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Blue Velvet Shrimp


Crystal Jade
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So I lost 3 shrimp today - two out of my 8 Blue Velvet Shrimp and my one Blue Dream. I don't know why or what the cause was although my guesses involve either overfeeding or possibly water shock from a small water change. 

My parameters are as follows: 

GH: 5-6

KH: 5

PH: 7.6

Nitrite: 0 ppm

Nitrate: 0.25 ppm 

Water temp: 68-78 degrees F 

My water is tinged green and I have 4 live plants (including a Java fern), a moss ball, an Indian Almond Leaf, and a Rock in the tank itself as well as one small snail. I got  a siphon pump today to be able to do easier water changes. How would one go about water changes in an area that is a bit colder than many other places? I started using cold water after making a mistake on using hot water which could have been a problem... but now that things are a bit more in place I want to try and get stuff settled. 

If I got more shrimp: how long should I drip acclimate? 

What would be the best way to use tap water for water changes when I only have one heater? Or would I want to use distilled water? 

How often should I feed the shrimp? I keep reading all sorts of different tips and views. 

Is it okay and normal for shrimp to hide under the rock? I have some (4) pretty small and pretty transparent shrimp that I haven't seen since I introduced them into my tank. I don't want to move my rock and find dead shrimp underneath...Maybe I should just give up? I don't want to but maybe I should figure out what is up with my tank first. Because I have no clue why this is happening. Is it my Nitrate and Nitrite levels? 

 

 

 

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2 hours ago, Crystal Jade said:

If I got more shrimp: how long should I drip acclimate? 

For as long as you need. To get the same water parameters as your tank.

This is where a TDS meter comes in handy.

 

2 hours ago, Crystal Jade said:

What would be the best way to use tap water for water changes when I only have one heater?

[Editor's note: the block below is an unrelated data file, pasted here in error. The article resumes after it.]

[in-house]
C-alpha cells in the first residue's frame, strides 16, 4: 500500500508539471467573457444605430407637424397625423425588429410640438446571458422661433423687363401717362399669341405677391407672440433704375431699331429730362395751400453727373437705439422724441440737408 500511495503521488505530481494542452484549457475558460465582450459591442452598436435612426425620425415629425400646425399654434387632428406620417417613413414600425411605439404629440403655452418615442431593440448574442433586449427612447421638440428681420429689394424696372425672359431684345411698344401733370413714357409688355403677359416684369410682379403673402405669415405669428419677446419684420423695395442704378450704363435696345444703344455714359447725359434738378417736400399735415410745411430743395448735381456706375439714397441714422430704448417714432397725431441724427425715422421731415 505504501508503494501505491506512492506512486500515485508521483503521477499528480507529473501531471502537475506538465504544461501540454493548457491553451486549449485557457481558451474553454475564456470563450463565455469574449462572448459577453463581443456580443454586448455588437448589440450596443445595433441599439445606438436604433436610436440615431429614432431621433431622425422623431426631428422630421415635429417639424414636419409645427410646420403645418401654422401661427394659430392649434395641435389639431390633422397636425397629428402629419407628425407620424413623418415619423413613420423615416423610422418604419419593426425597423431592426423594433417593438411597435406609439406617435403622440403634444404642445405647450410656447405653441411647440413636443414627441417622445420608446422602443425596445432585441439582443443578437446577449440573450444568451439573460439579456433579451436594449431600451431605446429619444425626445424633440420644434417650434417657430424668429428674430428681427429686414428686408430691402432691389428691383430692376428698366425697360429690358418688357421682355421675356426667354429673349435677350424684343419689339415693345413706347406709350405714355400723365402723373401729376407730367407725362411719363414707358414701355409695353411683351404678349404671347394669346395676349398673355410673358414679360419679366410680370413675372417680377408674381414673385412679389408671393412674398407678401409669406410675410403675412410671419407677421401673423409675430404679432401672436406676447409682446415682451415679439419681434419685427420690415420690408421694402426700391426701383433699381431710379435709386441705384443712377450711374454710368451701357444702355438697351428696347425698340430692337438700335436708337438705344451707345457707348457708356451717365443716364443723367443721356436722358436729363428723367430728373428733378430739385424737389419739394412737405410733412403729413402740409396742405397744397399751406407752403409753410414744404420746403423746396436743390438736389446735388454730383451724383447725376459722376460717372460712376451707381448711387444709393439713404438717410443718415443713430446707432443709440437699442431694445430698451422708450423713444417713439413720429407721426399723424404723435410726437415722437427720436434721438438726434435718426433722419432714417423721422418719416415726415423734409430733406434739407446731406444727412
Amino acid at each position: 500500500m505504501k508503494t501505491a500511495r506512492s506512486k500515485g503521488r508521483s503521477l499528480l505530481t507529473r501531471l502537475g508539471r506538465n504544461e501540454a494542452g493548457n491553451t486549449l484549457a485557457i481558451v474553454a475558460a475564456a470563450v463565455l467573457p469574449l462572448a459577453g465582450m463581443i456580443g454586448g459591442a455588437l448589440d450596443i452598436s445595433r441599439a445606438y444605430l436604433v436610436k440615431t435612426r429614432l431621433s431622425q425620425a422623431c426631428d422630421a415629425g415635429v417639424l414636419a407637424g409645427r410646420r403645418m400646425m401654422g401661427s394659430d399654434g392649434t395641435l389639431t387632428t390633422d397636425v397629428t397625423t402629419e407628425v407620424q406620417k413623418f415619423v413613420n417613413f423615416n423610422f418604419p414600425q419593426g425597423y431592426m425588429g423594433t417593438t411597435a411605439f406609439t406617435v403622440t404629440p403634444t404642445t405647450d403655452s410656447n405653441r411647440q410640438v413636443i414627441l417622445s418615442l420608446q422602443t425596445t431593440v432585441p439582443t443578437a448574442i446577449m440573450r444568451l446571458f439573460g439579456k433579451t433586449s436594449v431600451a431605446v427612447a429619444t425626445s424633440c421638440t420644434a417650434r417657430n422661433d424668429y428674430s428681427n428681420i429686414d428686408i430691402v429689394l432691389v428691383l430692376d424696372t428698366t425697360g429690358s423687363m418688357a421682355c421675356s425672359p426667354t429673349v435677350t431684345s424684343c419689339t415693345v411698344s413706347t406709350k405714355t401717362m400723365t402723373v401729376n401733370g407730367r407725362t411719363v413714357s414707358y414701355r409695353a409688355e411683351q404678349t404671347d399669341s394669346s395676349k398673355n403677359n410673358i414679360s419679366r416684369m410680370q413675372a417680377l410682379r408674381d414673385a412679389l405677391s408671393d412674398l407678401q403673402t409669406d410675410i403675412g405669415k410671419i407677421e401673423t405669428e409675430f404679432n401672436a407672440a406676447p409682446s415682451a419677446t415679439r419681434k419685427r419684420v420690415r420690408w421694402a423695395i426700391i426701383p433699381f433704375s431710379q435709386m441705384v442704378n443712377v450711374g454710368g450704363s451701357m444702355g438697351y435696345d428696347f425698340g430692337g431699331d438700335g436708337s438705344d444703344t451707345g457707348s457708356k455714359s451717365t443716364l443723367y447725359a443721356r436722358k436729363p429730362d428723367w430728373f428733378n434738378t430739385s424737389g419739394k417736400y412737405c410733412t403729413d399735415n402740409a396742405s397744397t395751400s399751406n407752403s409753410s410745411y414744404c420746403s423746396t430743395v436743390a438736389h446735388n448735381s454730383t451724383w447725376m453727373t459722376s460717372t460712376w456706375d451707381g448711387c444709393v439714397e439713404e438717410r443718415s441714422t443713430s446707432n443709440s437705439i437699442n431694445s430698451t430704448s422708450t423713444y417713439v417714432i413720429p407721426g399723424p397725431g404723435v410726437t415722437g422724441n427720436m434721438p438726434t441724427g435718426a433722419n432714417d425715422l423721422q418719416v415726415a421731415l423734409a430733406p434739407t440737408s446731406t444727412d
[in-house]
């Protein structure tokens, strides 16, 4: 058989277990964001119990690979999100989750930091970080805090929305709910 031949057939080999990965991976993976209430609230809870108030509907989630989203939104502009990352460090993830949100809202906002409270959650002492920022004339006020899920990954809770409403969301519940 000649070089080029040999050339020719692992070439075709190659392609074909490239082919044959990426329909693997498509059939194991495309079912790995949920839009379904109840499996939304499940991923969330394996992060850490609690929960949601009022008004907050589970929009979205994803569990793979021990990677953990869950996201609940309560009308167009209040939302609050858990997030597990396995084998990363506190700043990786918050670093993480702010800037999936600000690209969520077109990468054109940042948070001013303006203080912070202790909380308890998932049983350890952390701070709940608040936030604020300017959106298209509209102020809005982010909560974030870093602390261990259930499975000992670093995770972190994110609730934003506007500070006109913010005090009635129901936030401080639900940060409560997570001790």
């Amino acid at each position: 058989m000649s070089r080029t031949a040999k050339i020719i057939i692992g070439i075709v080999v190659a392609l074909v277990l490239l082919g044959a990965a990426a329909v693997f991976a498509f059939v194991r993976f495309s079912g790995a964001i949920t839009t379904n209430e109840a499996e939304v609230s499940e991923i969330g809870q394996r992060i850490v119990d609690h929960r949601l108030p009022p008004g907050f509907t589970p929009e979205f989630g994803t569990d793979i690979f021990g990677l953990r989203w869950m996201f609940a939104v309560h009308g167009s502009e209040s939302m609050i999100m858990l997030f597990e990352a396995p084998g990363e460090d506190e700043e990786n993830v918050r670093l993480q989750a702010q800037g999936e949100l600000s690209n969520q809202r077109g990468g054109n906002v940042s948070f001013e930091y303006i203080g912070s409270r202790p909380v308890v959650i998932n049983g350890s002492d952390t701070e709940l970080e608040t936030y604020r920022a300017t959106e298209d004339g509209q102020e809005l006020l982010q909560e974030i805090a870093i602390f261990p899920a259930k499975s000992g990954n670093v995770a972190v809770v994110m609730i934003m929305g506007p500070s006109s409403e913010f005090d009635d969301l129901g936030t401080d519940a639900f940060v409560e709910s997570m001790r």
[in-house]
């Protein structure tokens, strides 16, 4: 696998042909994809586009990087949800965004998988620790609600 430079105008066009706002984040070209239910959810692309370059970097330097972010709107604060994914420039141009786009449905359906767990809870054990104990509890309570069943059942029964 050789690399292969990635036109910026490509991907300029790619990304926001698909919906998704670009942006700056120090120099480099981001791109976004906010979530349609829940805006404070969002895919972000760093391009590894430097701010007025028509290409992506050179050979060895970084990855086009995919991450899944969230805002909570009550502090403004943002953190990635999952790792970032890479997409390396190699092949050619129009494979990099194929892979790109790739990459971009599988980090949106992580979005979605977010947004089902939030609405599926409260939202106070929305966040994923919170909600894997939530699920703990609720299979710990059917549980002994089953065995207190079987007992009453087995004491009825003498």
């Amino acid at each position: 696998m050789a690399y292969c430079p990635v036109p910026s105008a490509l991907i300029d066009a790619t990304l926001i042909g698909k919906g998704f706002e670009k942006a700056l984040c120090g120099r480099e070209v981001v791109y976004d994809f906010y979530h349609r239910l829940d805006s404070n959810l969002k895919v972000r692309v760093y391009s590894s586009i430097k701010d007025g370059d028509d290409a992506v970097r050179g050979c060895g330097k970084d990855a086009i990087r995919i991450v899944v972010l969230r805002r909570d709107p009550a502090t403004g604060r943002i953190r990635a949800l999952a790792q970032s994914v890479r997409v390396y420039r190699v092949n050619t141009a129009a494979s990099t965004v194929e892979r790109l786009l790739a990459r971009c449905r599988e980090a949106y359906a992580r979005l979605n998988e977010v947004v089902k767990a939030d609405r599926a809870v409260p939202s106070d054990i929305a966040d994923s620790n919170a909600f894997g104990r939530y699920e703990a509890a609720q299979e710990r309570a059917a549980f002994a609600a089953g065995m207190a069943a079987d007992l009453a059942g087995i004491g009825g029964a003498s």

Drip the water into the main tank slowly. Assuming you have matched the water parameters of the new water, than dripping it into the tank slowly will not alter the temps of the new tank.

 

2 hours ago, Crystal Jade said:

Or would I want to use distilled water?

Not sure how distilled water fits into the previous question of heating water changes.

You'd want to use RO, distilled or rainwater to gain greater control over what goes into your tank, so that you can set the ideal parameters yourself. Tap water has all sorts of chemicals that impact water parameters, and not all of these chemicals are useful to shrimp or fish. So RO, Distilled and rain water takes out all those chemicals, so you can put back in just the right amount and only the essential minerals to sustain life.

 

2 hours ago, Crystal Jade said:

How often should I feed the shrimp?

Once every 2 days. 

But if they don't finish all the food, I usually leave it in. But I wont feed for another 3-4 days depending on how long the food lasted in the tank.

 

 

2 hours ago, Crystal Jade said:

Is it okay and normal for shrimp to hide under the rock?

If there are no predators around, than it is not normal.

This could be a general indication of sub optimal water parameters. Something is wrong if they are hiding too much.

 

2 hours ago, Crystal Jade said:

Because I have no clue why this is happening. Is it my Nitrate and Nitrite levels? 

What is the Ammonia levels in your tank? That is the crucial parameter. Crucial in the sense that this parameter will kill. Ammonia needs to be zero. Where as Nitrate is a long term issue. It doesn't kill as quickly as ammonia. 

Edited by jayc
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Thank you! I am trying to make sure everything is good to go - and I want to take good care of my shrimp for sure. I just ordered an ammonia API test kit (I believe chemical tests provide more accurate results compared to the strip tests) and a TDS pen on amazon so I should get those Wednesday. I will try not to mess with my water too much until I get the necessary things I need. I am glad things seem to be so-so for now. I drip acclimated for 1-2 hours when I got my blue velvets with the current water in a specimen container and dripping tank water into the container itself.